After they’ve filled in the form to get the lead bait they will go to a thank you page. You’re not going to give the lad bait to them that on this page, instead, what you’re going to give them is the real call to action that you want. Which is ‘Hey let’s talk”
Your thank you page will be, “Thank you so much for filling in the form, it’s on it’s way to you. By the way, do you want to chat?”
And since you’ve now got their details – you can email them. Not once or twice… but enough to build up the answer for “Why do I need you?”. Here’s an example of how that might work in a five email flow.
Email 1: Delivers the troubling lead bait (and offers a discussion).
It’s “Hey, here’s the thing that you asked for. [Link to download the lead bait asset from the website] By the way, do you want to chat?”
Email 2: Highlights a key section (and offers a discussion)
The second email comes a short while after. Maybe it’s a couple of days, maybe it’s a day, maybe it’s a little longer. You can choose the cadence and even test it.
“Hi, I really hope you’re enjoying the thing I sent you earlier. By the way, don’t forget to look at page three because, on page three, I’ve made this really important point that’s basically along these lines. By the way, I’m here if you need to chat.”
Email 3: Credentialises us (and offers a discussion)
It’s going to say, “By the way, let me tell you a little bit about who we are, and why we’re really good at what we do. Need help with any of that? Would you like to chat?”
Email 4: Offers a discussion
“Hey, haven’t heard back from you, but I really think it’s time for us to have a chat. How about we have a talk?”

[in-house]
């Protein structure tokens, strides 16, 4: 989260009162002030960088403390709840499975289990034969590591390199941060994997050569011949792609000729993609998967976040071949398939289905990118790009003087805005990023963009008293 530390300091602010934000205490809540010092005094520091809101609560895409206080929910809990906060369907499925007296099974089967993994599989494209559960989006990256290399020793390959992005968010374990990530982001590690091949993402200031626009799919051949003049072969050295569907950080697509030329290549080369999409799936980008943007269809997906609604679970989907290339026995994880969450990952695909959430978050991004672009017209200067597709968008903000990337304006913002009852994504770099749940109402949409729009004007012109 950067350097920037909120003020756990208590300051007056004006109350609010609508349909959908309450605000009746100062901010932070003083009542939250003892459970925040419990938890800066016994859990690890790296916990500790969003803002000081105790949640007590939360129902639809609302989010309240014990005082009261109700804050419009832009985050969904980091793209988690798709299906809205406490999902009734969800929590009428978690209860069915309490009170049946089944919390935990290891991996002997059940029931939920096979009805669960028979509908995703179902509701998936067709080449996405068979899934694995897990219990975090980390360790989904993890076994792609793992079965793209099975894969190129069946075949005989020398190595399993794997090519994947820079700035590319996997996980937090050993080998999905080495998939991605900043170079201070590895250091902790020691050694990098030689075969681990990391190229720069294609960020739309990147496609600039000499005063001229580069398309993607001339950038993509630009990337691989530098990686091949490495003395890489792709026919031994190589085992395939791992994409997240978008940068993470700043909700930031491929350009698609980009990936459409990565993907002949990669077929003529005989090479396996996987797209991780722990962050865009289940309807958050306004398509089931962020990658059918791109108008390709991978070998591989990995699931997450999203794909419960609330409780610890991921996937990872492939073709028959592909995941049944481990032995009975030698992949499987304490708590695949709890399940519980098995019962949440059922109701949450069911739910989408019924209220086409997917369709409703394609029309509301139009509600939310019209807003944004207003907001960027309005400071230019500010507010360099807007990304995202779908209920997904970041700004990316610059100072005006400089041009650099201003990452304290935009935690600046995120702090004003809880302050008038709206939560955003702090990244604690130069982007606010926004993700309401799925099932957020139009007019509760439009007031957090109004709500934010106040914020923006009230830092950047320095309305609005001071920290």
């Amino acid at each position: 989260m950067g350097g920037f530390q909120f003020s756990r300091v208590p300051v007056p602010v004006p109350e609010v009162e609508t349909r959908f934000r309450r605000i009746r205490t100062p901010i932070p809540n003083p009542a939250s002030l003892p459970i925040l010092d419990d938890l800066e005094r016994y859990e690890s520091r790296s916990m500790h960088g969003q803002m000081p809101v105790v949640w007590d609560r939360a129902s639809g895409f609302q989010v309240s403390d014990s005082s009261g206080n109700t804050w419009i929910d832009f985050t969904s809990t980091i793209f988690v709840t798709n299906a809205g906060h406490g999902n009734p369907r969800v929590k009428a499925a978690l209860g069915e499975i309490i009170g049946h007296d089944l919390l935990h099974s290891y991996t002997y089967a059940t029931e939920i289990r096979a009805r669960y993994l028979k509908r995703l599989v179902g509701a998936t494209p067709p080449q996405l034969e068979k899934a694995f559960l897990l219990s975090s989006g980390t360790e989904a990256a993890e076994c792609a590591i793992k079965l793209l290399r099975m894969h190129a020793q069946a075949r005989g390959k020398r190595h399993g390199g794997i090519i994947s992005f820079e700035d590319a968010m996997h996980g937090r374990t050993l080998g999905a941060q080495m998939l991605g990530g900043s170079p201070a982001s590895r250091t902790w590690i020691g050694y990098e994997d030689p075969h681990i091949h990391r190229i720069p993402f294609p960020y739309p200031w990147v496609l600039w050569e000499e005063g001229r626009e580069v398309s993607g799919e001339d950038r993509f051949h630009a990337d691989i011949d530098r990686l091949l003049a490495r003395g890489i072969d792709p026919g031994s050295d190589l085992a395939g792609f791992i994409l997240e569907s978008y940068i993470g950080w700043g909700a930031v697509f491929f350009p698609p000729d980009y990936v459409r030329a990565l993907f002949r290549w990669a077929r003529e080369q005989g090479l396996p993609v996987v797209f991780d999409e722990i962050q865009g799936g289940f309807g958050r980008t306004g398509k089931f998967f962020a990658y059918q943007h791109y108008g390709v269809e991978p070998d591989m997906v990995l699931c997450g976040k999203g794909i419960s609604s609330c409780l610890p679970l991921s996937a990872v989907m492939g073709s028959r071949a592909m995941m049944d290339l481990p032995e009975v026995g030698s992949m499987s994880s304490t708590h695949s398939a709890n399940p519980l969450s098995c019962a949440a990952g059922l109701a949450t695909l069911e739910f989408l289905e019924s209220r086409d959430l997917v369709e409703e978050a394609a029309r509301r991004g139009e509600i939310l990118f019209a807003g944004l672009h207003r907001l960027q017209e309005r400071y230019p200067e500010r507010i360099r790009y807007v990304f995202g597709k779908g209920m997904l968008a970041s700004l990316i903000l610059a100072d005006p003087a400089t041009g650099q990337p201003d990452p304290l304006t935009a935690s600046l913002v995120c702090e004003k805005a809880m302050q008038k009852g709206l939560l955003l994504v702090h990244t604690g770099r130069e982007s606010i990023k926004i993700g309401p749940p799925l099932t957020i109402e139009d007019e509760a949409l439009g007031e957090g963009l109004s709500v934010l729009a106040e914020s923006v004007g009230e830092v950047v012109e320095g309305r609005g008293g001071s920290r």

Email 5: Transitions to the nurture
This is only if they haven’t acted after let’s say a week or two, then it’s, “Hey, I respect that you maybe don’t want to chat right now, so I’m going to stand down. Here’s what I’m going to share with you over the coming months.” Then you convince them that there’s real value in getting your ongoing nurture content (blogging) and leave them at that.
There needs to be a sequence of communication after they’ve shown interest that progressively builds to, we really should talk, which is the real action that you want.
So that’s my spin on “Start with the why”
Here’s my summary:
- Start with the why – especially on your website homepage!
- Make sure every page on your website works hard to convince your viewers to take an action
- Make that action a really good and relevant offer, so it’s a no-brainer to fill in a form
- Build an email trigger campaign that educates and delights your new prospects – but also builds the case for a new ‘why’
In today’s discussion, we talked about the problem and three other stages. But we talked of only one tactic – the website. And there are more stages – earlier and later than these three.
What happens after they’ve been on the website? And before? And what problem should you be focused on?
- In your Funnel Plan, map out the buyer’s journey
- Choose tactics for every stage from finding names to closing deals
- Remember, sales and marketing alignment is key, so design both the strategy and the tactics together – Sales, Marketing, Finance and Ops
- Don’t have a Funnel Plan? Get a free one at funnelplan.com.
Lots more lined up for next week. Until then, may your funnel be full, and always flowing.
Our thanks to:
- You for reading this week’s blog
- Simon Sinek’s Start with Why Ted Talk
- Lisbeth Peña for blog production
- John Ang for video production
- Hugh Macfarlane for scripting and presenting this week’s show